New York

Kim Do

Tatistcheff & Co.

Kim Do, who works with the Hudson River literally in his backyard, has succeeded in turning the metaphysically toned objective style of landscape painting made famous by Thomas Cole, Frederic Church, and Martin Johnson Heade to his own ends. Taking the winding creeks, mountainous terrains, and woods of upstate New York as his inspirations, he gives this “archetypal” picturesque scenery an intriguing contemporary twist, presenting icons that are at once emblematic of the awesome character of nature and problematic with regard to the idea of landscape as a form of symbolic representation.

In other words, while Do is clearly extending an invitation to enter into a colorful and atmospheric world of earthly delights, he seems also to be bent on exposing the sleight-of-hand artifice that supports this illusion. Do’s mode of description in a single composition can vary; the painting July, 1990, for example, is painterly in some areas and more meticulously detailed in others. In this idyllic summer landscape with a stream flowing through a lush, wooded setting, the vivid sensations of light shining on the water and flooding the countryside are particularly striking. In drawing attention, as he does here, to light’s role in illuminating form, Do also emphasizes the compositional aspect as it contributes to the illusion of spatial depth produced by the principles of perspective.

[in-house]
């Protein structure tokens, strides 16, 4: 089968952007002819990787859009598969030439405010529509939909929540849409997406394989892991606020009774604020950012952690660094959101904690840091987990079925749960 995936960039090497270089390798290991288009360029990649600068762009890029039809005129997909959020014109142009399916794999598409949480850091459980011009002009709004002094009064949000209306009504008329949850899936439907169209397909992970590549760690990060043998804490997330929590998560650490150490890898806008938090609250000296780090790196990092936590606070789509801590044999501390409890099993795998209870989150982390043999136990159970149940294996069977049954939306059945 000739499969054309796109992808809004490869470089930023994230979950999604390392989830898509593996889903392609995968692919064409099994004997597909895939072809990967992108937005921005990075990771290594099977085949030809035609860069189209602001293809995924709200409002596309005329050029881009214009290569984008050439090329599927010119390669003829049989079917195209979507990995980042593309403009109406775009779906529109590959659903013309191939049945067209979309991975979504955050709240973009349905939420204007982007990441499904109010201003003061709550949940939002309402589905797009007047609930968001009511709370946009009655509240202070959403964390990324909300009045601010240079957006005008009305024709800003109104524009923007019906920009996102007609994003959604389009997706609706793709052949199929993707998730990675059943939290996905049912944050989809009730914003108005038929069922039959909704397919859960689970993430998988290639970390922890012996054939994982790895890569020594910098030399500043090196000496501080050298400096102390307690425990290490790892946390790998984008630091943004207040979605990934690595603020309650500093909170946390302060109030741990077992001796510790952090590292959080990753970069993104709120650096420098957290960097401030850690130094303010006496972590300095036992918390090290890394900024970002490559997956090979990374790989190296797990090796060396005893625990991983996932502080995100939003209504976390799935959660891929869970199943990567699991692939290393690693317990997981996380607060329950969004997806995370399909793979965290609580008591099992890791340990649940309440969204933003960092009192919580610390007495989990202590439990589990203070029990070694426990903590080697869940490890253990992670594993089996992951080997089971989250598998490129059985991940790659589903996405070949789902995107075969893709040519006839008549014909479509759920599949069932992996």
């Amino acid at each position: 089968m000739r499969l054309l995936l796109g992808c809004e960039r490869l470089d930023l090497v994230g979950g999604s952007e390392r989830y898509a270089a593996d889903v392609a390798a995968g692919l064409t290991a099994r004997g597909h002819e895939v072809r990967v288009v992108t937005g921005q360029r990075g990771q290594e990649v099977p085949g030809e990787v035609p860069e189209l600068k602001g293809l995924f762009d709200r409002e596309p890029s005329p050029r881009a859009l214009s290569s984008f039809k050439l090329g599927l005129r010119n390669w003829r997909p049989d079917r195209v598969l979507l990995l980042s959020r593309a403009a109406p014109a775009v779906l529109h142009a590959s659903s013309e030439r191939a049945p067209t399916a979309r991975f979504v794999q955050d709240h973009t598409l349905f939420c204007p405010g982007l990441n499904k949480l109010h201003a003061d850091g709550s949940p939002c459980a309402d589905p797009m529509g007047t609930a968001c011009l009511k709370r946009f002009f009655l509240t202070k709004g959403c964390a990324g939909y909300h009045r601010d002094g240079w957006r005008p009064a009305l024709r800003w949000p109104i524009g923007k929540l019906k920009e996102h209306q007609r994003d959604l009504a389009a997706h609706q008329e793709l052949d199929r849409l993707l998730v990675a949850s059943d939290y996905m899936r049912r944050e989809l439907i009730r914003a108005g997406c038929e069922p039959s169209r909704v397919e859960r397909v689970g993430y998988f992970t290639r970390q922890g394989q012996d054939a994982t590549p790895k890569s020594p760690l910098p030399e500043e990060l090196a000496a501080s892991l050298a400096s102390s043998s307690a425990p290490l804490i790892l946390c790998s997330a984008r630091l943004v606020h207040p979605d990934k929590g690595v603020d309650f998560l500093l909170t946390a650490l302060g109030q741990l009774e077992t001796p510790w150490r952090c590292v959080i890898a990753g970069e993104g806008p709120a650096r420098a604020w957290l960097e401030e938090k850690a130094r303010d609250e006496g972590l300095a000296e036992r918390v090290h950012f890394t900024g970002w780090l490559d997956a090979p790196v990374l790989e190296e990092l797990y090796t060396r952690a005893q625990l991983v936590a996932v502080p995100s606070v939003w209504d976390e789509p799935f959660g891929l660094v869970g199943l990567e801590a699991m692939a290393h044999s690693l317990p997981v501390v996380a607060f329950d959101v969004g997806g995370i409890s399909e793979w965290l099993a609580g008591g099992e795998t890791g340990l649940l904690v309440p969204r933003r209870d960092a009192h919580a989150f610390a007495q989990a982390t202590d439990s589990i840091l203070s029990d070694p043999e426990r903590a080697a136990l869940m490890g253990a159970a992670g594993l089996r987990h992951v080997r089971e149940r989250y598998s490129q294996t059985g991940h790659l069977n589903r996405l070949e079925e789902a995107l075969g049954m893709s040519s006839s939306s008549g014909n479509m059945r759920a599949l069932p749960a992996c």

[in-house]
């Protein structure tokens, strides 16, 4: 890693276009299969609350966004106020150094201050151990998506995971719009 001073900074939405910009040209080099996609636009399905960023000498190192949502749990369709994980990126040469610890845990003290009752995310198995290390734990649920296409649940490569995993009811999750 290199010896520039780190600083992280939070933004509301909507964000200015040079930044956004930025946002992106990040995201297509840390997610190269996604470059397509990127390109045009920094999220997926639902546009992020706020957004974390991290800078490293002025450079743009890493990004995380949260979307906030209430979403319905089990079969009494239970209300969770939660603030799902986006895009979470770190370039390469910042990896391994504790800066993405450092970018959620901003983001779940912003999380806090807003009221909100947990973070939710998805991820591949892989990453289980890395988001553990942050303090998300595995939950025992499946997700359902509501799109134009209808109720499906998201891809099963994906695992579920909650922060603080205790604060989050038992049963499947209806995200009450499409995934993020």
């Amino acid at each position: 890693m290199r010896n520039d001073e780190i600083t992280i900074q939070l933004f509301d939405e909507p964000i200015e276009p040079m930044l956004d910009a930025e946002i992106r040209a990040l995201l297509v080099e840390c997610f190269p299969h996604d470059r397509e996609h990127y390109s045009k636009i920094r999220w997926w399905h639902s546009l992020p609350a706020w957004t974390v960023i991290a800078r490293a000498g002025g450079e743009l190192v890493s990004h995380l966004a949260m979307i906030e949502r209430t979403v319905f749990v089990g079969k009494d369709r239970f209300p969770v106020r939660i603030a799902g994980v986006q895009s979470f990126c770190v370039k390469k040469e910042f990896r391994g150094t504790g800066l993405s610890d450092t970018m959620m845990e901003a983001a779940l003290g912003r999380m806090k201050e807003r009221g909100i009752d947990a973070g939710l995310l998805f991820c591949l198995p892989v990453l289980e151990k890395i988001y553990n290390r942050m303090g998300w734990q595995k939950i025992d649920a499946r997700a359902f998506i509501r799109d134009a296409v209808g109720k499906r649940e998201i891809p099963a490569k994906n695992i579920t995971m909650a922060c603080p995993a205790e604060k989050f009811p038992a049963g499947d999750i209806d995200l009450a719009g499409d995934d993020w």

His passion for perspectival structures is especially evident in the paintings dealing with deliberate “big picture” formats such as the panorama. Empire Panorama (View of Olana), 1990, is characterized by Do’s masterful handling of the wide-angle vista, emphasizing the sky and rolling hills surrounding the famous house built by Frederic Church. The painting is a tour de force of perfect fit with respect to accommodating the size of the image to the shape of the support. Within this narrow horizontal format, Do suggests the great height at which Olana is perched above the Hudson River, overlooking the Catskill Mountains.

In another panoramic composition, The Confluence of the Westkill and Schoharie Creeks, 1988, the shifting shape of the meeting ground of these waterways is given dramatic expression in the curving planes depicting the swells and depressions of the creek beds.

Still, it is in the tondos that Do gives his architectonic impulses full reign, enabling a total reconstruction of the traditional window on nature idea of landscape. Circle Painting No. 2, 1990, a work with a 60-inch diameter, is a fascinating depiction of sky, land, and water including a part of the same terrain treated in The Confluence panorama. The illusion here of 360-degree orbital movement is positively dazzling, as nature’s splendors unfold in a never-ending and all-enveloping spectacle.

Ronny Cohen